This fall, photographer and journalist Jenny Stockdale returned to her native New York and captured some stunning photos of the fiery landscape that is the autumn in the northeastern U.S. Read as she describes her relationship to the New York countryside and its crisp autumn.
By Jenny Stockdale
n mid-October, the hillsides of Upstate New York catch flame with a whole different kind of wildfire. It doesn’t burn like wood burns; it’s a random and far-reaching, quiet and cold transformation. Its smokeless flame ignites, unbridled in forests all along the northeastern seaboard. And when it burns out, there is nothing left in its wake, save a layer of devastatingly beautiful ashes — piles and piles of fallen leaves.
A former New Yorker myself, born and raised on a hobby farm in The Finger Lakes region, I’ve come to miss this bright spectacle nearly as much as the family I left there when I moved to California half a decade ago. It’s only fair to admit that there’s an equally impressive fire season here in So Cal, but it’s nowhere near as hypnotic or nostalgic as the fire of New York’s autumn leaves.
Milkweed after its prime – sustenance for the migrating Monarch butterfly
This past October was my first trip back during the fall since I left home — which is what I still call New York, For the record. There’s a lot of wisdom in that old Tom Waits song, “San Diego Serenade” — I guess I never really did see the east coast, until I moved to the west. Never saw my hometown, until I stayed away too long. And when I saw it this time, after five years of absence, I was floored by its beauty.
As a kid, I was a wrecker of the orderly leaf piles my father raked into fragile mountains in the middle of the yard. I drank a liquid ton of fresh cider. I consumed glassy, red candy apples at an alarming rate and claimed well in advance which pumpkin (growing amongst the corn stalks in the garden) was mine for carving at Halloween.
Dad walking up the old logging trail behind his farm in Newark Valley, N.Y.
I spent a great deal of time putting on and peeling off layers of wool, cotton, and fleece. I had many conversations about what makes a good quality pair of barn boots. I hovered by my father’s coal stove until my hands and feet thawed out from a frozen, sunny afternoon hike — a Kodachrome trek through the acres of old oak forests behind his house. I hovered in general, in observation — maybe just mimicking the season, which did the same. Needless to say, going back as an adult changed none of that, except maybe that my hands lingered at the sides of my coffee mug instead of my cup of hot chocolate.
On the farm, then and now, fall meant the end of the garden — a labor of love that kept the whole family busy during the summer months. It’s an annual ritual, after everything useful has been picked, to haul out the rototiller and plow under the dry, whispering remnants of the harvest. It typically meant the end of the chickens too, as they started to molt around this time and made better soup ingredients than egg producers.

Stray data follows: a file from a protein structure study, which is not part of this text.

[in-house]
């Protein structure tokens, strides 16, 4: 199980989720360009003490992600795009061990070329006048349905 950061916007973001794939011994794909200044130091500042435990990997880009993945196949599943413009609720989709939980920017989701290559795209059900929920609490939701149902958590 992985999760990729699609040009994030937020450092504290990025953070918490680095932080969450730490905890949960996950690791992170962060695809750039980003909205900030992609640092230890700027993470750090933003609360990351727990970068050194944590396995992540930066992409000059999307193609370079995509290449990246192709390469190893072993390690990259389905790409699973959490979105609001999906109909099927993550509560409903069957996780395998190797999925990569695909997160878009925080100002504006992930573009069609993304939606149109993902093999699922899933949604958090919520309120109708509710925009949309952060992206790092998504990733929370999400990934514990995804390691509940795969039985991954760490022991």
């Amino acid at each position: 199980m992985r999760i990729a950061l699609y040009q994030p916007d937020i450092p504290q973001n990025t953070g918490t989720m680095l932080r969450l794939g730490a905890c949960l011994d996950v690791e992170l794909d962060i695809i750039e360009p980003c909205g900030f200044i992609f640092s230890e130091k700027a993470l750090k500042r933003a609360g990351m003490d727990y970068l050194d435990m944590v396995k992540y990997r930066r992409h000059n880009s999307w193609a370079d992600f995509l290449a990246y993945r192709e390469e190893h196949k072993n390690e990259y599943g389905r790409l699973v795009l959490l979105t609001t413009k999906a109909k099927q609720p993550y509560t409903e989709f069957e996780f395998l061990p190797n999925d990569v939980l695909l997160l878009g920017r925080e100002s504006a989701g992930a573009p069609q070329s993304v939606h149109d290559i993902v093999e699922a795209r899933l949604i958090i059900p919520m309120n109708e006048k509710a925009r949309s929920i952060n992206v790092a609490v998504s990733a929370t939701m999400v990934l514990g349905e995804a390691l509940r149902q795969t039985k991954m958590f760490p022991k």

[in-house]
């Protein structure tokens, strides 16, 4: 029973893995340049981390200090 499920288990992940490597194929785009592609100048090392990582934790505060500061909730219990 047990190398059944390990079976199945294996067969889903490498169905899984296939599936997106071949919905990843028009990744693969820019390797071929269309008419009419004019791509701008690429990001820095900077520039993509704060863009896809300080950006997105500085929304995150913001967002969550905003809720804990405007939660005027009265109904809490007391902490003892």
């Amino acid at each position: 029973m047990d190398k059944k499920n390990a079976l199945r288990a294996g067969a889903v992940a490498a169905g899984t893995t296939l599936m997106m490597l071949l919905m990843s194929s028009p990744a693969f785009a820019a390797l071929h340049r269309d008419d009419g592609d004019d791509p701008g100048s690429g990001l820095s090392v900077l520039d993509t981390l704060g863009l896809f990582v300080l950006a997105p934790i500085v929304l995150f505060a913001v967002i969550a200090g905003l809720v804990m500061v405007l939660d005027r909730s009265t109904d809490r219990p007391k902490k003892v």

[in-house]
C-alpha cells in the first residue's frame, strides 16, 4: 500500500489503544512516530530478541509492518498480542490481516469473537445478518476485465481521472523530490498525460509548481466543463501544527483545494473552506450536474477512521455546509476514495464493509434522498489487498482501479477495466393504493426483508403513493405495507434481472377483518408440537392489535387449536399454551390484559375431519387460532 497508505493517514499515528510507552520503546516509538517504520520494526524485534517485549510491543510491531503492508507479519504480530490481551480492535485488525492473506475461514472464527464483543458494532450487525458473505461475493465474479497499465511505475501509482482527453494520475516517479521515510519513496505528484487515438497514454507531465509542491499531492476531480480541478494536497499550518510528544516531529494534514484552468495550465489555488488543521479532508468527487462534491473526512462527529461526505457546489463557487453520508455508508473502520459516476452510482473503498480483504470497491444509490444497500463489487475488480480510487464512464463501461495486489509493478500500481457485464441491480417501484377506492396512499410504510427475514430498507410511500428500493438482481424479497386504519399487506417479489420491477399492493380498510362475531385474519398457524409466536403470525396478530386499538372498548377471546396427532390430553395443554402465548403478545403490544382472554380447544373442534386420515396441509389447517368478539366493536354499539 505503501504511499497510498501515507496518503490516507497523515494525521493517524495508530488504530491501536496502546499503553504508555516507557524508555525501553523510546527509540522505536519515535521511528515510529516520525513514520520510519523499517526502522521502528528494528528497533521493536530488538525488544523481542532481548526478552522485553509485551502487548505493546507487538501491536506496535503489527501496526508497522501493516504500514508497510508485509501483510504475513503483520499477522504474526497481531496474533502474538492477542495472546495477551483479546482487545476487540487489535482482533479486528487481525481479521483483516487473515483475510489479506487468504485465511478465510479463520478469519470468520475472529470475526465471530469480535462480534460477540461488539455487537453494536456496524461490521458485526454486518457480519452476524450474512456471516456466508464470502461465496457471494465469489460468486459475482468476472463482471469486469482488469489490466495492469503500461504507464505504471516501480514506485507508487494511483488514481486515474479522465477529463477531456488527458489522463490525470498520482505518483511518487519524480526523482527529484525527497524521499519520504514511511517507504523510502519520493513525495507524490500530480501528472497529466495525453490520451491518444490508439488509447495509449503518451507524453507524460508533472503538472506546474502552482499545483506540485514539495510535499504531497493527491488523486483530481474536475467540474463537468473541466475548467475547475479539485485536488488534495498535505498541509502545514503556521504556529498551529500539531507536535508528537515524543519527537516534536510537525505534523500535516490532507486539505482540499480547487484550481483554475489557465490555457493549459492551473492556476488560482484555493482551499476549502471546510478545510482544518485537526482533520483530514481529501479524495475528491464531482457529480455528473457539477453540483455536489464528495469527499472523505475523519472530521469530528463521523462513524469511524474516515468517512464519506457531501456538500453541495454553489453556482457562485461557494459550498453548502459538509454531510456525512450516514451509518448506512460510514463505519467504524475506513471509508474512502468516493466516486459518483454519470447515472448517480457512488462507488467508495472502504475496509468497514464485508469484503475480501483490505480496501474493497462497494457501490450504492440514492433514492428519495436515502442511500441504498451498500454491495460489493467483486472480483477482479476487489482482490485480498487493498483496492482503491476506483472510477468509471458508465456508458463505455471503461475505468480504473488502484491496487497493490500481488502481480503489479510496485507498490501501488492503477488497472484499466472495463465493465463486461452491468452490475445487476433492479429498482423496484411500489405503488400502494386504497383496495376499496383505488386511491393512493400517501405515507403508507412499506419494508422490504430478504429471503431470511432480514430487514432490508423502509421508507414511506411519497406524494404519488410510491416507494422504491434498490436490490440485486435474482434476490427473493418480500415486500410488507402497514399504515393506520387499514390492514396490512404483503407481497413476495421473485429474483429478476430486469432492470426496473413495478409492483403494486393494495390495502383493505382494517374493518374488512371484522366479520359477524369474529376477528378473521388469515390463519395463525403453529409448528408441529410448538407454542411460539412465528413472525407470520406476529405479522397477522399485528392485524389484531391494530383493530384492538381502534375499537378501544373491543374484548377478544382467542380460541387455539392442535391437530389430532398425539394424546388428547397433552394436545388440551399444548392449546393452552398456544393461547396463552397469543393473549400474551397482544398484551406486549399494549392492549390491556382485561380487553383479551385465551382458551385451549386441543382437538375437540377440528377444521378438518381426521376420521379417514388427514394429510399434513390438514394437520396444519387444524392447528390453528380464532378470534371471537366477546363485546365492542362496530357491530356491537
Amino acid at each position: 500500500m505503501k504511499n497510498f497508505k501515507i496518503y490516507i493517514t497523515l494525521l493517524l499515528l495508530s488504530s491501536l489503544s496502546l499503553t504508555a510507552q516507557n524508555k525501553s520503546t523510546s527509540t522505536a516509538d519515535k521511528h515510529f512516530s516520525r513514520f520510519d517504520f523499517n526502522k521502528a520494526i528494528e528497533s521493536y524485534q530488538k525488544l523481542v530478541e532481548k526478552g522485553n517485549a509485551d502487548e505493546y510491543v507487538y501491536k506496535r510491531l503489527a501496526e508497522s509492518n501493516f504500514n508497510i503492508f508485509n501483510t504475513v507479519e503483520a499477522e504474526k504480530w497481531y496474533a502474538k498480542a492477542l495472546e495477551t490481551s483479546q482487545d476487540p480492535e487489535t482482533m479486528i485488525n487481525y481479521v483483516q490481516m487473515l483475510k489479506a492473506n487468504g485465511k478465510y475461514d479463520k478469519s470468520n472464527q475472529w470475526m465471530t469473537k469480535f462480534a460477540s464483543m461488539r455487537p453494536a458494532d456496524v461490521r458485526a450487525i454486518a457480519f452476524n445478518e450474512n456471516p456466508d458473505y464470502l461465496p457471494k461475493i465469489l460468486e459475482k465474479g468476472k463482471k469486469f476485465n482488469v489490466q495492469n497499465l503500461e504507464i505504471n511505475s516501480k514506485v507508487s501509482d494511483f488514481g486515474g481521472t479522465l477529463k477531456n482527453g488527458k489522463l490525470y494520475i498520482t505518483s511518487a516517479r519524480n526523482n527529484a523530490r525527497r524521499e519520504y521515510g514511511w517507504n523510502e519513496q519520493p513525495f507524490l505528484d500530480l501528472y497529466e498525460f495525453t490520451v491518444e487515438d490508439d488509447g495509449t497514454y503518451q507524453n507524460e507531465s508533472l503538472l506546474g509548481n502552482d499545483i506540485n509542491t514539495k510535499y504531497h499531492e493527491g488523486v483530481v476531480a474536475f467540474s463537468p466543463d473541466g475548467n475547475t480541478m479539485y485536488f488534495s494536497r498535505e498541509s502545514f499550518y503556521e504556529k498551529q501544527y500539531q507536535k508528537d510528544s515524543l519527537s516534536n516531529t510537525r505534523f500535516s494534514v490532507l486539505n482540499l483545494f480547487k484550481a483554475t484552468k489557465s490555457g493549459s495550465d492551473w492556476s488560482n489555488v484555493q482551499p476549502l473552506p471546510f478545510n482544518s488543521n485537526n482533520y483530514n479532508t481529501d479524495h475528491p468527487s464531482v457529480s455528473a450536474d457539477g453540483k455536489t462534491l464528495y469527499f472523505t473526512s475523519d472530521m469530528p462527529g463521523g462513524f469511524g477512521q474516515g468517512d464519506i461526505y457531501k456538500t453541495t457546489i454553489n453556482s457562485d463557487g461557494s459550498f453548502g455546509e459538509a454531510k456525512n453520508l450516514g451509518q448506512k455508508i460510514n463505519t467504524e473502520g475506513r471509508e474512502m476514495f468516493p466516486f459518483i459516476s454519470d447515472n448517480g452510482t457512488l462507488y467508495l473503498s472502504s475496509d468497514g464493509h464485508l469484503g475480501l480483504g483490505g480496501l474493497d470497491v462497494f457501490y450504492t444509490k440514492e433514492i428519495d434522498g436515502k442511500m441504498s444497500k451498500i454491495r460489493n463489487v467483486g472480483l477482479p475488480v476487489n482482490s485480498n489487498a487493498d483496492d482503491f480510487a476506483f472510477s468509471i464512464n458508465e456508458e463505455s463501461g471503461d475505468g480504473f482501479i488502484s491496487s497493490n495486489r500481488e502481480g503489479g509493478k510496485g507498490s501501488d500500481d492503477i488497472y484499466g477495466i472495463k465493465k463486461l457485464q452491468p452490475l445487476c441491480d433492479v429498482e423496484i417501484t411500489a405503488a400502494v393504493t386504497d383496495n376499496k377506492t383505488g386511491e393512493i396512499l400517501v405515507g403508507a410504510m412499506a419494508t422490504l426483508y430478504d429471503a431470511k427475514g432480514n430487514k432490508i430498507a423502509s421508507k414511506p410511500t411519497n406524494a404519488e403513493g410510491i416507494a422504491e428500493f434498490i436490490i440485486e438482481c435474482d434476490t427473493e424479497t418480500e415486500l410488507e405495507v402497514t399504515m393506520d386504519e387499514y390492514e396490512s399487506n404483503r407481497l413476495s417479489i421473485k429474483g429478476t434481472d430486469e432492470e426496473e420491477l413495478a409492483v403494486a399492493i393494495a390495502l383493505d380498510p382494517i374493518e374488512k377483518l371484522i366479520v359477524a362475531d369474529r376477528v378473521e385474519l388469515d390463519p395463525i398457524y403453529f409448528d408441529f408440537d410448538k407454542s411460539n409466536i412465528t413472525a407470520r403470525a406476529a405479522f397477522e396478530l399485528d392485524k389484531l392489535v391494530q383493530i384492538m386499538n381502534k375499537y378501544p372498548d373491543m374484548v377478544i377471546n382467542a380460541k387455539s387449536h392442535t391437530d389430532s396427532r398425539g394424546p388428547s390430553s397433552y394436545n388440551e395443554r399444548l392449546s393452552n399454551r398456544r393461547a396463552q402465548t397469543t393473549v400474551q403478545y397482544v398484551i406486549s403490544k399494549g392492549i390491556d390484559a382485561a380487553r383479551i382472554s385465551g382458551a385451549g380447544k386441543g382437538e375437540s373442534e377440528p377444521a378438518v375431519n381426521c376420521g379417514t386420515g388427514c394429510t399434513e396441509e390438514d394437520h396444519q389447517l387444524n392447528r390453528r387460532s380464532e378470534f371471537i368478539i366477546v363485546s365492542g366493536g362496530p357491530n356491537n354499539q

The dark hours after school were spent feverishly canning green beans and eating more than one’s fair share of fried green tomatoes — left by the dozen after the season’s first frost. As for the other remaining produce, well, let’s just say the neighbors had a lot of squash and zucchini show up on their doorsteps.
My folks didn’t grow green beans or zucchini this year — dad’s new job required him to travel often and the garden was neglected — but there was still plenty of squash to go around, and if I never eat a friend green tomato again, it’ll be too soon.
A view of the back yard from the pond
I’m sure it’s easier to admire fall now, when I’m so far removed from its aftermath: Horizons of barren, black branches raking gray clouds across a sky that would soon spit snow, sleet, and freezing rain for the next six months. But for as much of a concession as this season is — nature’s gorgeous, aforethought apology for winter — I still harbor a special ache for it in my subconscious. An ache for the biting wind that blows the scarlet and gold off the trees, for the smell of snow that chases that wind and for all the melancholy preparations the creatures of the northland start making when those leaves change color.
I ache for scarves, mittens, and ruddy complexions — cheeks kissed by the red lips of the cold. For the acknowledgement that I will soon be able to slow down, pause in repose. It’s an unwinding that I have yet to experience in California, where fall indicates with sunny warmth that you can still wear flip flops with your light sweater.
I went back for two weeks, watching that fire rage in my parents’ back yard. Rage on both sides of the New York State Thruway, as I drove east and west to visit my old stomping grounds (and the friends who still stomp there). Rage in the pallet of warm hues I just can’t seem to find among the palm trees and beaches of my current state. The aspens burned a brilliant yellow for me. The sugar maples flared up in reds, florescent oranges, and deep purples; the white oaks rusted brown; the red oaks shined up golden. It was as if the trees had been drawing oil paints out of the ground instead of water. For two weeks, I admired the fleeting wildfire of fall, and left — on purpose — before it was extinguished, because I wanted to remember it as vibrant as it was at that moment, as it always has been in my mind.
Early morning fog and frost from my mother’s front porch in Mechanicville, N.Y.